October 9, 2008
Does Genetic Testing Impact Lifestyle Changes?
Researchers will soon conduct the first study to assess whether people undergoing genetic testing ultimately change their behavior, the San Diego's Scripps Translational Science Institute said on Thursday
Participants of the study over the age of 18 can receive a scan of their genome -- using a saliva sample -- and an analysis of their genetic risk for more than 20 health conditions that may be changed by lifestyle, including diabetes, obesity, heart attack and some forms of cancer.
The study hopes to discover whether the testing will improve health by motivating people to make lifestyle changes, such as exercising, eating better and quitting smoking, or seek further medical evaluation and preventive strategies.
"Genome scans give people considerable information about their DNA and risk of disease, yet questions have been raised if these tests are ready for widespread public use," said Dr. Eric Topol, director of the Scripps unit and principal investigator of the study.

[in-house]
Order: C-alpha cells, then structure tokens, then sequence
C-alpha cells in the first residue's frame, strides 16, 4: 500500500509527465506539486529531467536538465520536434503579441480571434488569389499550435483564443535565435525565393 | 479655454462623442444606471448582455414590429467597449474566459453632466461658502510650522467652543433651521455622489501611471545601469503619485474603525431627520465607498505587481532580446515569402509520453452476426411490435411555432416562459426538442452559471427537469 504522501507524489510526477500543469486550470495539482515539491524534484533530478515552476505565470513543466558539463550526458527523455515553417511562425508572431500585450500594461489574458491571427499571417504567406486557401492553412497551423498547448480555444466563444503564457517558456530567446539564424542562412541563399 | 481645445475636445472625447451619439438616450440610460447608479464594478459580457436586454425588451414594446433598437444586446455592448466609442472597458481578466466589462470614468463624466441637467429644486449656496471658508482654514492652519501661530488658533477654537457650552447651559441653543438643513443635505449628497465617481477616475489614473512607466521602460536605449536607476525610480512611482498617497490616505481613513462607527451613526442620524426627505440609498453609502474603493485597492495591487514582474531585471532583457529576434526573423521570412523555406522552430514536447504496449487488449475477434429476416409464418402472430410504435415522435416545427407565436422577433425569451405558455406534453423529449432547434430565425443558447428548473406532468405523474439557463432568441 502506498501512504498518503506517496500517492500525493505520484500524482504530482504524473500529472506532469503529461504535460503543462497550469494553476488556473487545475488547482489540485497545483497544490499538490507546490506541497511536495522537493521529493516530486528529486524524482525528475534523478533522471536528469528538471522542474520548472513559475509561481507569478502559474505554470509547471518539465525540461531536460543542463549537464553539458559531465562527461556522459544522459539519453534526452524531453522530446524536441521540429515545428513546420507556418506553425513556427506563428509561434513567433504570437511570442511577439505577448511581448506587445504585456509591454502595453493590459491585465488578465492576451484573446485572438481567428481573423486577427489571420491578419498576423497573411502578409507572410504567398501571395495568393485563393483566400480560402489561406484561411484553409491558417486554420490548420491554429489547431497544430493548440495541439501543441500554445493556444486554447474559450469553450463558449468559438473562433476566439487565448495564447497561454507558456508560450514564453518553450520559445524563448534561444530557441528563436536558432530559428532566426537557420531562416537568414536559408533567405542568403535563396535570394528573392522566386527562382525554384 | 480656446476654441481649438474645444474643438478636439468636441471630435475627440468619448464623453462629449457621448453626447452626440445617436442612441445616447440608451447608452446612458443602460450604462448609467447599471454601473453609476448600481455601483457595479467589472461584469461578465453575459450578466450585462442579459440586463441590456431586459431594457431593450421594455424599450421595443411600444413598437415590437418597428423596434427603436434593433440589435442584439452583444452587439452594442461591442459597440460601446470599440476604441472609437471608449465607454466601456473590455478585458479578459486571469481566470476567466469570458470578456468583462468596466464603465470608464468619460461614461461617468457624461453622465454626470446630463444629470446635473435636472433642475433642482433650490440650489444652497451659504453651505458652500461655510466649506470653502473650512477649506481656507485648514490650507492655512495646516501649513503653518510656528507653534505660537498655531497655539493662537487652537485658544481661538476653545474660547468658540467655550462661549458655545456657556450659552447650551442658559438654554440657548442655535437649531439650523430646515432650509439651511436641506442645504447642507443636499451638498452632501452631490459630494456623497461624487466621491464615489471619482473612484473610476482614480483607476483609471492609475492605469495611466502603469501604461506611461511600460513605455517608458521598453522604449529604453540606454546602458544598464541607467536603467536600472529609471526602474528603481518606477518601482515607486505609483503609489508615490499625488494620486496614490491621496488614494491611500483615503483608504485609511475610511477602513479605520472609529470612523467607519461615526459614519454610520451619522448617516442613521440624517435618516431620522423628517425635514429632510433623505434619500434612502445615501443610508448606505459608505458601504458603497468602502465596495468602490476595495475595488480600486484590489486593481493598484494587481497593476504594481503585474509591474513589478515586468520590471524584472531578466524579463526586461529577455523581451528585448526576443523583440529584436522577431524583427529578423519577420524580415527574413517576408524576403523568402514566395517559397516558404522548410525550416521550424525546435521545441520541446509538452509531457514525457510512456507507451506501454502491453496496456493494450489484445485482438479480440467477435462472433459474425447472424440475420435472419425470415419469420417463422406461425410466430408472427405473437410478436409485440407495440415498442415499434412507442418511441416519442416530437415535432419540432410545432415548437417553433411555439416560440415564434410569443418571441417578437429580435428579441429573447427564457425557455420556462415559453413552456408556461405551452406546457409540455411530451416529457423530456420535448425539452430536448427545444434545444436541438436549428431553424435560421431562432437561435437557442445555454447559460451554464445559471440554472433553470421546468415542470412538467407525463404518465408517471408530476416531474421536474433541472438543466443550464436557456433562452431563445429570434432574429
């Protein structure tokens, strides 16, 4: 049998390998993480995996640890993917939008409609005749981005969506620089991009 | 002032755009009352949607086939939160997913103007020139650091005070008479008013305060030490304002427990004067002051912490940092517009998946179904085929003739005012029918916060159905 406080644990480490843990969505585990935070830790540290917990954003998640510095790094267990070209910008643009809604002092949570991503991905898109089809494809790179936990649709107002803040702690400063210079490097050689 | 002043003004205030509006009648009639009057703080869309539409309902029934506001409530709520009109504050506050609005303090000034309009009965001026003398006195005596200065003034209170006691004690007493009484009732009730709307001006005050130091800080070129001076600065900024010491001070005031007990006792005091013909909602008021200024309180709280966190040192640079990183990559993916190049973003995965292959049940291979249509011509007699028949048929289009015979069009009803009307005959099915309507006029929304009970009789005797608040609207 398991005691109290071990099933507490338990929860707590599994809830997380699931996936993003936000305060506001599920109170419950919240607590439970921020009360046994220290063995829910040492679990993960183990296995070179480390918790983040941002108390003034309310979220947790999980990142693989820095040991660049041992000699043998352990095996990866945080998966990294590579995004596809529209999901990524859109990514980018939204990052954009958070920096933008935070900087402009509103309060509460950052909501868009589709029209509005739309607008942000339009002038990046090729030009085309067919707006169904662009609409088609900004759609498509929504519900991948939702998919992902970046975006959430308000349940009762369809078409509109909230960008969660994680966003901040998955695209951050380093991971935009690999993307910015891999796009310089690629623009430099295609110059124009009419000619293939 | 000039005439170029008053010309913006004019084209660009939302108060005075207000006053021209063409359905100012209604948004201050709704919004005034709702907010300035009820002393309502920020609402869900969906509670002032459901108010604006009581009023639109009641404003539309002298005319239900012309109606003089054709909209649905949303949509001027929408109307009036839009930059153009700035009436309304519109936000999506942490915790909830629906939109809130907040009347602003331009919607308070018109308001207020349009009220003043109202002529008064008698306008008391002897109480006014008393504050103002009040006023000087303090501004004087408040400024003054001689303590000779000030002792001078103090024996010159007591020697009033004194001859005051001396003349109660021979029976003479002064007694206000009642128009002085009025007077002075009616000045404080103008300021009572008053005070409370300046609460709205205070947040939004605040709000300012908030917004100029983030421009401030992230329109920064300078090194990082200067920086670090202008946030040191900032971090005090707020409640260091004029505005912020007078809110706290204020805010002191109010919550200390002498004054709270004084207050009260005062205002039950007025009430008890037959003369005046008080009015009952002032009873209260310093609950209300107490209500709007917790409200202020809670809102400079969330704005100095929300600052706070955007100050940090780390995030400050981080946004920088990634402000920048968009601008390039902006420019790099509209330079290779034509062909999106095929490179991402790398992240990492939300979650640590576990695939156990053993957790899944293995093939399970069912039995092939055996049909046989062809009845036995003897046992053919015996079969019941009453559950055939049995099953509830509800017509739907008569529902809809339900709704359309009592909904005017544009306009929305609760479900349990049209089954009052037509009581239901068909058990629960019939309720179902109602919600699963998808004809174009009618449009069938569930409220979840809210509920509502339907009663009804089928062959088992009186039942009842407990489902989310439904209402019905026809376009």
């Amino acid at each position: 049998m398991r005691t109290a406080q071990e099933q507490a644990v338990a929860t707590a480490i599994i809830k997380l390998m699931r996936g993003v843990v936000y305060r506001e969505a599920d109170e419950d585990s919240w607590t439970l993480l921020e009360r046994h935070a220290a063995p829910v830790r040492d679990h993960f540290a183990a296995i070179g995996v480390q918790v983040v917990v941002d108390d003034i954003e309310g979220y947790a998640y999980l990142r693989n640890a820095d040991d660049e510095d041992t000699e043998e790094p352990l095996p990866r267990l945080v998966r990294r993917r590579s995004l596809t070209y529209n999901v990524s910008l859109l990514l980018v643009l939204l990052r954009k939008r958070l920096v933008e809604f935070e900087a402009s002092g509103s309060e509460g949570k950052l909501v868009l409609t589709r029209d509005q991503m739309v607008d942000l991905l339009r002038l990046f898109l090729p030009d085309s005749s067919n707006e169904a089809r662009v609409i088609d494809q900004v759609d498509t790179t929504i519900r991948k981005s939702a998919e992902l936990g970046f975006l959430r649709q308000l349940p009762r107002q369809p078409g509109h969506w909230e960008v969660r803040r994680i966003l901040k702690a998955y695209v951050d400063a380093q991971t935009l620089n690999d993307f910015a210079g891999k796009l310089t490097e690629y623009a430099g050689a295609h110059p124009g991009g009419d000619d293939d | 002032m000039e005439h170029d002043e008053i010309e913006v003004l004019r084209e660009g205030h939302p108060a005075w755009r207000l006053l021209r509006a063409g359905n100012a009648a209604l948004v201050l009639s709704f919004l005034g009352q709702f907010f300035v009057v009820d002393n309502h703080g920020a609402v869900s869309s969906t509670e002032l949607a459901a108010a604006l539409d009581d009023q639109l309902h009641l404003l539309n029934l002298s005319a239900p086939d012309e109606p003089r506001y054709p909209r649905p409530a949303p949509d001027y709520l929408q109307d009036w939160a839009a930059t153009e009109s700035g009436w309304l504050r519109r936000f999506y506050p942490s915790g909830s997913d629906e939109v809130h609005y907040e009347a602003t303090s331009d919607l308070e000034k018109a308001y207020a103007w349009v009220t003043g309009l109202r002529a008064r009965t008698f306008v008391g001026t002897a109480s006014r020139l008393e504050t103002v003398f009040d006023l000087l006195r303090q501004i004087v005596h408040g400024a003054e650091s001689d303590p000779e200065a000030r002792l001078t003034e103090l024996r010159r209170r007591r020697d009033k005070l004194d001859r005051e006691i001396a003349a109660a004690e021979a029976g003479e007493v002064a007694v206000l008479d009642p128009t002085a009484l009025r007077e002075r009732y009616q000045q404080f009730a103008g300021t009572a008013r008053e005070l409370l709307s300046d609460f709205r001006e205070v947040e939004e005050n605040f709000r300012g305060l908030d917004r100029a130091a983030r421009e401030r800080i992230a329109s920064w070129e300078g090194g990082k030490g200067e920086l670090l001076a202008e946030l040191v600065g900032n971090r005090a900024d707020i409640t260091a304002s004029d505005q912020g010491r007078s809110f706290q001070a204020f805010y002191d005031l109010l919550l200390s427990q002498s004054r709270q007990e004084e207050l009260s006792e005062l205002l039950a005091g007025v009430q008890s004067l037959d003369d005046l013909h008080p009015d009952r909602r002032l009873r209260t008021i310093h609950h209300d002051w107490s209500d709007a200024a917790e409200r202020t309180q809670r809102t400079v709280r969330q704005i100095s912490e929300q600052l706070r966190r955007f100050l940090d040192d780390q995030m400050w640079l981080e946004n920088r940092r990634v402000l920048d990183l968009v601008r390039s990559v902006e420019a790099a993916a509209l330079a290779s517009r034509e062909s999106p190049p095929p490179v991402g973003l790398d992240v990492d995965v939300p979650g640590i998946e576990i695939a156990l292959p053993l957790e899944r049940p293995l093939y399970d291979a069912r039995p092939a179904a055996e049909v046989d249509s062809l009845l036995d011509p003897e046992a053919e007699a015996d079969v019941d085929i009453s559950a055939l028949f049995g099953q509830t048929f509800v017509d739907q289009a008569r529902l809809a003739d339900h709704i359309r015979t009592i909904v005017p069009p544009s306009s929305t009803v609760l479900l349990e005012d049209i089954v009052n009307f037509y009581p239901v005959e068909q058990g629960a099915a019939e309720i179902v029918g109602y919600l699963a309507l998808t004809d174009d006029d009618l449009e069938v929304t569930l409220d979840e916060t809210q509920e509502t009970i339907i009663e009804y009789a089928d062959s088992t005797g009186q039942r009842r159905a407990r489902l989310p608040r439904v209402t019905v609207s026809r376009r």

Some companies are already selling genetic scans, but their efforts have come under scrutiny from regulators questioning the accuracy and validity of the tests.
Navigenics and Google-funded 23andMe received clearance from California's Department of Public Health to do business in the state, which previously ordered 13 genetic testing companies to stop selling directly to consumers.
Guidance on how to use the scan results to improve health outcomes will be available to participants on Navigenics' secure website, Scripps said. They will also be able to enter and store medical and lifestyle information in an individual account on Microsoft Corp's HealthVault.
Dr. Vance Vanier, chief medical officer at Navigenics, said in a statement: "We stand upon the threshold of a fundamental paradigm shift from reactive to predictive and preventive medicine."
Scripps said a number of safeguards will be in place to protect the privacy of participants' genetic information.
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